What makes laws work, or at least what should, is that they are or are at least meant to be prescriptive. Violators should know what they did, and what the punishment for the violation should be, in order that they not offend again. Short of that, the system falls apart; people continue to violate the rules unknowingly because there's no way of knowing what actions might cause them to break those rues. Broadly speaking, that is why rules and laws exist, rather than relying upon the capriciousness of a individual or body to determine what is or isn't a foul.
Twitch seems hard pressed to learn that lesson so far. As reported by Kate Cox in Ars Technica, they are doing what has become expected from tech platforms by issuing takedown notices at a tremendous clip. What's unexpected from Twitch is the dramatic steps it's subsequently taking. Not only is it failing to identify what content specifically is in violation of their copyright rules, it is notifying streamers that those videos in violation will be deleted — without affording those creators the chance to edit their videos and fix the issue.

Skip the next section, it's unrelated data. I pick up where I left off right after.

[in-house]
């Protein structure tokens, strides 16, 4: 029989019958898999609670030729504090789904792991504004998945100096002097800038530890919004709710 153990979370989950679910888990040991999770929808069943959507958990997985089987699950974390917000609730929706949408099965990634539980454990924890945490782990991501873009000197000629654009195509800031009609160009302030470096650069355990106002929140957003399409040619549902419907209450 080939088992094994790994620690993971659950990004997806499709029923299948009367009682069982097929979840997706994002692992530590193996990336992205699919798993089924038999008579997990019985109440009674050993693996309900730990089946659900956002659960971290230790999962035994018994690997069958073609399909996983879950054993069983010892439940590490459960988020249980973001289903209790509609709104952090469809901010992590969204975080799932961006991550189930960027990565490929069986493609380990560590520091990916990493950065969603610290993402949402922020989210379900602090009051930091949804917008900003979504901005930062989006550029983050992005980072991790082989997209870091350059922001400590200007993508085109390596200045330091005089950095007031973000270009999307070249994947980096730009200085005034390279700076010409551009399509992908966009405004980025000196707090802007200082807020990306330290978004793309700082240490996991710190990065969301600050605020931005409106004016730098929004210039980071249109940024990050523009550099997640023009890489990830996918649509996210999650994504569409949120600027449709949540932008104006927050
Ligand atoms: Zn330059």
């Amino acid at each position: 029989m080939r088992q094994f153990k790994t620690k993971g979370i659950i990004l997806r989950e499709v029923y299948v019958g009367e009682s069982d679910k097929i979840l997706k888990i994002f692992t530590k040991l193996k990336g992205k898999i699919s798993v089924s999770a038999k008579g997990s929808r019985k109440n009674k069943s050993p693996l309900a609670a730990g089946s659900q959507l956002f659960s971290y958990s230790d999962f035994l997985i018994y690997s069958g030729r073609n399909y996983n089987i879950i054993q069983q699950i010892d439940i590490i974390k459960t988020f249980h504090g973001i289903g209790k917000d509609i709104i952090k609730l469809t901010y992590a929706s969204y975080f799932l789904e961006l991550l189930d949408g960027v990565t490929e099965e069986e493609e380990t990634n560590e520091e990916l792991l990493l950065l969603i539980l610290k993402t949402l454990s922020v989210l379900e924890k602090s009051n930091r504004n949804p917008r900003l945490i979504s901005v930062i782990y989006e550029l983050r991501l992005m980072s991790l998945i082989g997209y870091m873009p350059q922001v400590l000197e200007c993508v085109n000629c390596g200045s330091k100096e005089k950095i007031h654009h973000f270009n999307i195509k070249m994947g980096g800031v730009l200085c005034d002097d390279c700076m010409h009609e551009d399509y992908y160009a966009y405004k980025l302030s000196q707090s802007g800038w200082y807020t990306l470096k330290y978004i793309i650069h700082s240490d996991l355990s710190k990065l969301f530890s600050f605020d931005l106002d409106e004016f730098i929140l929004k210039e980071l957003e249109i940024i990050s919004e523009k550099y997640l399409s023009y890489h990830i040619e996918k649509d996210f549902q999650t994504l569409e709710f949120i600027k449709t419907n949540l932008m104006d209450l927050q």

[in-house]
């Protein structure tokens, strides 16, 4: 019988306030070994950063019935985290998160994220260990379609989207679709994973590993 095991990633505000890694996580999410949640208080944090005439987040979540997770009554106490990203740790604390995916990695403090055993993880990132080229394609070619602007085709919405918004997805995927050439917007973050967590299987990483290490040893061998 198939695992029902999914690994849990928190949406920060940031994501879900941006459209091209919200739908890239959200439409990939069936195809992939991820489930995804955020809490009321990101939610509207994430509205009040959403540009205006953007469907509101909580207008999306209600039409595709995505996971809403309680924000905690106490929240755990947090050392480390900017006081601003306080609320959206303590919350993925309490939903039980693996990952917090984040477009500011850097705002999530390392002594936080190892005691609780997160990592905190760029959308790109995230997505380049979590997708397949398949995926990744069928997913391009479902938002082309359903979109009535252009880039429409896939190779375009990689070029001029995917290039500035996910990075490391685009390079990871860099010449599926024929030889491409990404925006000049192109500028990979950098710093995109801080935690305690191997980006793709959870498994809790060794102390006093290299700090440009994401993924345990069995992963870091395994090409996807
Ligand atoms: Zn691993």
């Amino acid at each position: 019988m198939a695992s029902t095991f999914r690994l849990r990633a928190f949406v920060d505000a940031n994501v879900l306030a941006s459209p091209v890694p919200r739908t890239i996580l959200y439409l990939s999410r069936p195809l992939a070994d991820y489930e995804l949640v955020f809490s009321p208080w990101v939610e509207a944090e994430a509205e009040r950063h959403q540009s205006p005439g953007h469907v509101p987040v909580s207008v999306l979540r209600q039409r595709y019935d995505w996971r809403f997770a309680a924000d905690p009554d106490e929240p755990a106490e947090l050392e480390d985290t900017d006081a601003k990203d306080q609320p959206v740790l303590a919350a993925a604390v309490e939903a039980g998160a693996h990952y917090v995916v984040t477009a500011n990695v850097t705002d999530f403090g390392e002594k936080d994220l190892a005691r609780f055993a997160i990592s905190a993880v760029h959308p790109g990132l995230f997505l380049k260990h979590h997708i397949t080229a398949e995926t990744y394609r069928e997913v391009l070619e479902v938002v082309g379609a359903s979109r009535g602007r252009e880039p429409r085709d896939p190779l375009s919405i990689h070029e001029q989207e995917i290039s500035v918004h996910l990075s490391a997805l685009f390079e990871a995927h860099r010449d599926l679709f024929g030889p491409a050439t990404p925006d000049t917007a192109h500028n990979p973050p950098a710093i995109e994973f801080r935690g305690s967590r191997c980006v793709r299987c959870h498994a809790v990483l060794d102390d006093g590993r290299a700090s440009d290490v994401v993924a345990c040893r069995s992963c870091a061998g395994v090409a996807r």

It's an unprecedented step, given that users are supposed to be afforded the opportunity to appeal decisions or rectify problems, perhaps in response to unprecedented pushback from rightsholders. Cox notes a sharp increase in complaints from the RIAA for content dating between 2017 and 2019, with the backlog of complaints apparently prompting Twitch to go with the nuclear option, as it were. Now untold streamers are less some number of their videos, and thus are diminished in their ability to generate revenue.
Nor does it seem like this is a one-time occurrence. In its notification to streamers, Twitch advises users to bone up on copyright law and delete anything that might be in violation, which would be more useful if there was a better rubric as to what would constitute a violation. By taking such drastic action, Twitch isn't affording its users the chance to at lease see what it is that might land them in trouble, even if they disagree with the decision. Instead, everyone is left to guess.
It's difficult to be overly surprised by the move, and yet despite the warranted cynicism exists around big tech it still feels a bit shocking. Twitch videos aren't important in the larger scheme of things, but our lives are more online now than they have ever been, and something as trivial as takedowns of Fortnite streams still serve as a reminder of the power a few massive firms hold over our digital lived.